WASHINGTON — First Amendment cases top the Supreme Court’s docket as it begins a new term with a new justice and three women on the bench for the first time.
The court will look at provocative anti-gay protests at military funerals and a California law banning the sale of violent video games to children. These cases worry free speech advocates, who fear the court could limit First Amendment freedoms.
The funeral protest lawsuit, over signs praising American war deaths, “is one of those cases that tests our commitment to the First Amendment,” said Steven Shapiro, legal director of the American Civil Liberties Union.
Another case involves a different aspect of the First Amendment, the government’s relationship to religion. The justices will decide whether Arizona’s income tax credit scholarship program, in essence, directs state money to religious schools in violation of the constitutional separation of church and state.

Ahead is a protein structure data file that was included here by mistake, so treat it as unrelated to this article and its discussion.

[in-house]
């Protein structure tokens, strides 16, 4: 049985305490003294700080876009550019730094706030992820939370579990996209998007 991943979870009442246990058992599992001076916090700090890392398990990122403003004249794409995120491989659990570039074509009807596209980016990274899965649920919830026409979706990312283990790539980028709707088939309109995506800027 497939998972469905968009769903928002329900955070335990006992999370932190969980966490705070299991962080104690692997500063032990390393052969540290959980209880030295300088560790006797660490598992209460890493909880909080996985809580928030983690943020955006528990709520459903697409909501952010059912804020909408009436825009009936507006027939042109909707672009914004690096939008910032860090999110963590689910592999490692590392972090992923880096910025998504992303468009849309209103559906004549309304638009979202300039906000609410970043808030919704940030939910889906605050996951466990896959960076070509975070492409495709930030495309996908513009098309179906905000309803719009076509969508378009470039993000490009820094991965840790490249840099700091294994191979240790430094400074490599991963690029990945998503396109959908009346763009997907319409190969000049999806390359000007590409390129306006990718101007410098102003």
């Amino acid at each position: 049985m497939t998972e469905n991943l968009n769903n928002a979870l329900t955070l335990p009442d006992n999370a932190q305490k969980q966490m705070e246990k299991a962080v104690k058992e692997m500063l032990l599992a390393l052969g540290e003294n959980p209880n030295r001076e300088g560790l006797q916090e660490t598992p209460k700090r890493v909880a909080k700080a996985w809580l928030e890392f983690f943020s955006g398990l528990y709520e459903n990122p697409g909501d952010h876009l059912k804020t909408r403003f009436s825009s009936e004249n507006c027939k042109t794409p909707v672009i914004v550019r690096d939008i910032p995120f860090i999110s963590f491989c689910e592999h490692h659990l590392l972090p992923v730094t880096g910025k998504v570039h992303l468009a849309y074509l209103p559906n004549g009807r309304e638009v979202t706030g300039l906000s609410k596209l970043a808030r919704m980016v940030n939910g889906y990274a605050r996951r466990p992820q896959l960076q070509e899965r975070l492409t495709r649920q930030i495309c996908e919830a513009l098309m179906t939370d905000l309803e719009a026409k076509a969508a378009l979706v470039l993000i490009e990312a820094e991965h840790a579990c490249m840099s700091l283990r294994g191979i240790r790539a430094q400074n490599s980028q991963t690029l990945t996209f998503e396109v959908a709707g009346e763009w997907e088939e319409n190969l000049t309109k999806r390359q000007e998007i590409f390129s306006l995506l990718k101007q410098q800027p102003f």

Under Chief Justice John Roberts, marking his fifth anniversary on the court, and with the replacement of Justice Sandra Day O’Connor by Justice Samuel Alito, the court has been more sympathetic to arguments that blur the line between government and religion, as long as one religion is not favored over another.
Justice Elena Kagan, confirmed in August, is the one new face on the court, but nearly everyone will be sitting in different seats when the term opens on Monday.
Like so much else at the Supreme Court, the justices sit according to seniority, other than the chief justice at the center of the bench. The retirement of John Paul Stevens, who had served longer than the others, means Roberts now will be flanked by Justices Antonin Scalia and Anthony Kennedy.
Kagan and Justice Sonia Sotomayor, who joined the court last year, will sit at opposite ends of the bench. The woman with the longest tenure, Justice Ruth Bader Ginsburg, also is now the senior liberal-leaning justice with Stevens gone.